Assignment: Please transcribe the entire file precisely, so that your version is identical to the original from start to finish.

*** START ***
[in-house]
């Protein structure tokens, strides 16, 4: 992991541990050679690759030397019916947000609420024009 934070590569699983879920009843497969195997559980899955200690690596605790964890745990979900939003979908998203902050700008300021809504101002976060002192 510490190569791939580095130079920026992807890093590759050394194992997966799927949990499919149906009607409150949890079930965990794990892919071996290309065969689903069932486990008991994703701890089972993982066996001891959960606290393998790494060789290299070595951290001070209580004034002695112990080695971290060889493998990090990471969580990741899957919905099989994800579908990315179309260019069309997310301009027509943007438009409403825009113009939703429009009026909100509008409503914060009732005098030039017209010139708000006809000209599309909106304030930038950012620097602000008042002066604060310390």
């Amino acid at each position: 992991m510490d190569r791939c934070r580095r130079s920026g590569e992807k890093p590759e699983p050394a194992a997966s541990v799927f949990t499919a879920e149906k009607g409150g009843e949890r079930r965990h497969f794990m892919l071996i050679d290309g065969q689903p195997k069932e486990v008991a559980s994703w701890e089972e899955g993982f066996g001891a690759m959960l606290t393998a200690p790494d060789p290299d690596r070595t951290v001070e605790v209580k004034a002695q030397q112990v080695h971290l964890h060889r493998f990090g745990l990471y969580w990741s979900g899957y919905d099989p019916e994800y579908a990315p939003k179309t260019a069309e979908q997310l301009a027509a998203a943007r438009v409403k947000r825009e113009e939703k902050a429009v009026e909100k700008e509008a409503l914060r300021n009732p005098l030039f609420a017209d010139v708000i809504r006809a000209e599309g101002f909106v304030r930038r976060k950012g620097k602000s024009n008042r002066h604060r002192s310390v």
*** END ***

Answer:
[in-house]
């Protein structure tokens, strides 16, 4: 992991541990050679690759030397019916947000609420024009 934070590569699983879920009843497969195997559980899955200690690596605790964890745990979900939003979908998203902050700008300021809504101002976060002192 510490190569791939580095130079920026992807890093590759050394194992997966799927949990499919149906009607409150949890079930965990794990892919071996290309065969689903069932486990008991994703701890089972993982066996001891959960606290393998790494060789290299070595951290001070209580004034002695112990080695971290060889493998990090990471969580990741899957919905099989994800579908990315179309260019069309997310301009027509943007438009409403825009113009939703429009009026909100509008409503914060009732005098030039017209010139708000006809000209599309909106304030930038950012620097602000008042002066604060310390």
């Amino acid at each position: 992991m510490d190569r791939c934070r580095r130079s920026g590569e992807k890093p590759e699983p050394a194992a997966s541990v799927f949990t499919a879920e149906k009607g409150g009843e949890r079930r965990h497969f794990m892919l071996i050679d290309g065969q689903p195997k069932e486990v008991a559980s994703w701890e089972e899955g993982f066996g001891a690759m959960l606290t393998a200690p790494d060789p290299d690596r070595t951290v001070e605790v209580k004034a002695q030397q112990v080695h971290l964890h060889r493998f990090g745990l990471y969580w990741s979900g899957y919905d099989p019916e994800y579908a990315p939003k179309t260019a069309e979908q997310l301009a027509a998203a943007r438009v409403k947000r825009e113009e939703k902050a429009v009026e909100k700008e509008a409503l914060r300021n009732p005098l030039f609420a017209d010139v708000i809504r006809a000209e599309g101002f909106v304030r930038r976060k950012g620097k602000s024009n008042r002066h604060r002192s310390v």